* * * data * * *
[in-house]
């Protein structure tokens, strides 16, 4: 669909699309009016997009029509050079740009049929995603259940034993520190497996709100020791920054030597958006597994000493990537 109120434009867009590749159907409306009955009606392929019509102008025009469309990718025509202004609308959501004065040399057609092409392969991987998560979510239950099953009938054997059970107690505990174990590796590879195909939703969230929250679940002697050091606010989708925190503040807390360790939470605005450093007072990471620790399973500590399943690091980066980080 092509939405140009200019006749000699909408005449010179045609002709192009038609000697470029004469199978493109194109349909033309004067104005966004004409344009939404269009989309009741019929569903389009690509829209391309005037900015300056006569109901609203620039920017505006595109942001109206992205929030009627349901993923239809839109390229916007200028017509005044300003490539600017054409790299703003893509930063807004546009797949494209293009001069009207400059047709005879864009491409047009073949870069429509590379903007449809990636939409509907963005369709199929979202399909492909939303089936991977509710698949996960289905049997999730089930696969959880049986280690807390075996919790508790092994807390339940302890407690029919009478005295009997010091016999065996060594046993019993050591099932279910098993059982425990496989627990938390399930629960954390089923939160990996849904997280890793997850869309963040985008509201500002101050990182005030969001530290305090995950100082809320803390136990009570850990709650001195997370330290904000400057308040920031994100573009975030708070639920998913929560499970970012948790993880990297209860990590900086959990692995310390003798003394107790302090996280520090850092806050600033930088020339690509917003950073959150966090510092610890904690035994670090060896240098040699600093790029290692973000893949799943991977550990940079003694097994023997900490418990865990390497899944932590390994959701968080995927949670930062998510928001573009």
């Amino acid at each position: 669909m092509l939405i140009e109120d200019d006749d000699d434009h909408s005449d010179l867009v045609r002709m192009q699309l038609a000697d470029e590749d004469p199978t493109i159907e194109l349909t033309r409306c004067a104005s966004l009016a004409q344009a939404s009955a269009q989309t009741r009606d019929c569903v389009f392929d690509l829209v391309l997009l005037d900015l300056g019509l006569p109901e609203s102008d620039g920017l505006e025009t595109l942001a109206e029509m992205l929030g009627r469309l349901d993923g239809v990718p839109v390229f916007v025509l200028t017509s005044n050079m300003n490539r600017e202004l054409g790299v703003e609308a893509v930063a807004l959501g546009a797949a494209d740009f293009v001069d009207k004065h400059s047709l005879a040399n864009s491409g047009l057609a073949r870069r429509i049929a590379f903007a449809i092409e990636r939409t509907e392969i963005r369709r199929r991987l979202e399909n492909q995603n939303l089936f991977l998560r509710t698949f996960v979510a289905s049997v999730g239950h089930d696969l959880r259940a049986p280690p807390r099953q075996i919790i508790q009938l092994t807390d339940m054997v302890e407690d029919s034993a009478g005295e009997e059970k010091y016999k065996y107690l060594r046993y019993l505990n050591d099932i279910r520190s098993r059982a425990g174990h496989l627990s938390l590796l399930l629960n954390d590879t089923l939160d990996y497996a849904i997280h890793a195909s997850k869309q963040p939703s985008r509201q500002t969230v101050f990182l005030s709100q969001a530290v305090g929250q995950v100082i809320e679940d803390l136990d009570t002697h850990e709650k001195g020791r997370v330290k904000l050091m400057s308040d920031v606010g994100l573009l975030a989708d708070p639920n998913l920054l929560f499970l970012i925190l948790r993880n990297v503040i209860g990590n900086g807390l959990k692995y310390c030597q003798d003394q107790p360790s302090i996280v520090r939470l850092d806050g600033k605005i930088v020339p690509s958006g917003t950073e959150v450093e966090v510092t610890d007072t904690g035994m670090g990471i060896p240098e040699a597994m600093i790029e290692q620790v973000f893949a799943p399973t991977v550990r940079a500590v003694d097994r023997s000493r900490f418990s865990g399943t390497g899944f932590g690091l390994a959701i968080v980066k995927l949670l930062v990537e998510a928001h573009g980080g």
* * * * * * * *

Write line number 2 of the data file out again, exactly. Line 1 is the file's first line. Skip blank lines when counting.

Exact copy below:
């Protein structure tokens, strides 16, 4: 669909699309009016997009029509050079740009049929995603259940034993520190497996709100020791920054030597958006597994000493990537 109120434009867009590749159907409306009955009606392929019509102008025009469309990718025509202004609308959501004065040399057609092409392969991987998560979510239950099953009938054997059970107690505990174990590796590879195909939703969230929250679940002697050091606010989708925190503040807390360790939470605005450093007072990471620790399973500590399943690091980066980080 092509939405140009200019006749000699909408005449010179045609002709192009038609000697470029004469199978493109194109349909033309004067104005966004004409344009939404269009989309009741019929569903389009690509829209391309005037900015300056006569109901609203620039920017505006595109942001109206992205929030009627349901993923239809839109390229916007200028017509005044300003490539600017054409790299703003893509930063807004546009797949494209293009001069009207400059047709005879864009491409047009073949870069429509590379903007449809990636939409509907963005369709199929979202399909492909939303089936991977509710698949996960289905049997999730089930696969959880049986280690807390075996919790508790092994807390339940302890407690029919009478005295009997010091016999065996060594046993019993050591099932279910098993059982425990496989627990938390399930629960954390089923939160990996849904997280890793997850869309963040985008509201500002101050990182005030969001530290305090995950100082809320803390136990009570850990709650001195997370330290904000400057308040920031994100573009975030708070639920998913929560499970970012948790993880990297209860990590900086959990692995310390003798003394107790302090996280520090850092806050600033930088020339690509917003950073959150966090510092610890904690035994670090060896240098040699600093790029290692973000893949799943991977550990940079003694097994023997900490418990865990390497899944932590390994959701968080995927949670930062998510928001573009």